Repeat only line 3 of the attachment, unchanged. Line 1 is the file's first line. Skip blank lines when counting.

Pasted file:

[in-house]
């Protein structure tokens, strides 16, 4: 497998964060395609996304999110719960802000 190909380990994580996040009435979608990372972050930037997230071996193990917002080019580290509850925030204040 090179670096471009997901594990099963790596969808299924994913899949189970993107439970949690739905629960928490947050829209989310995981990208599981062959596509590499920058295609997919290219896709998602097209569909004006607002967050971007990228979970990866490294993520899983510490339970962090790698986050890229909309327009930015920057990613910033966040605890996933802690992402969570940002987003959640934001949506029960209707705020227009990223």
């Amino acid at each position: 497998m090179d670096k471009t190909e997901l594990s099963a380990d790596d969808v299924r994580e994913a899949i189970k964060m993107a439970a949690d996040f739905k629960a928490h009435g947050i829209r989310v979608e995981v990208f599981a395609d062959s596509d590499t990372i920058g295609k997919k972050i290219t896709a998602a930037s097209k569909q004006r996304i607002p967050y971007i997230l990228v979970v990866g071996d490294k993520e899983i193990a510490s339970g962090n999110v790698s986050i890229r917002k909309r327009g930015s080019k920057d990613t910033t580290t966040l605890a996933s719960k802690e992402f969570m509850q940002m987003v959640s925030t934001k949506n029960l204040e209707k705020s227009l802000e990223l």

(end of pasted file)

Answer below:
């Amino acid at each position: 497998m090179d670096k471009t190909e997901l594990s099963a380990d790596d969808v299924r994580e994913a899949i189970k964060m993107a439970a949690d996040f739905k629960a928490h009435g947050i829209r989310v979608e995981v990208f599981a395609d062959s596509d590499t990372i920058g295609k997919k972050i290219t896709a998602a930037s097209k569909q004006r996304i607002p967050y971007i997230l990228v979970v990866g071996d490294k993520e899983i193990a510490s339970g962090n999110v790698s986050i890229r917002k909309r327009g930015s080019k920057d990613t910033t580290t966040l605890a996933s719960k802690e992402f969570m509850q940002m987003v959640s925030t934001k949506n029960l204040e209707k705020s227009l802000e990223l």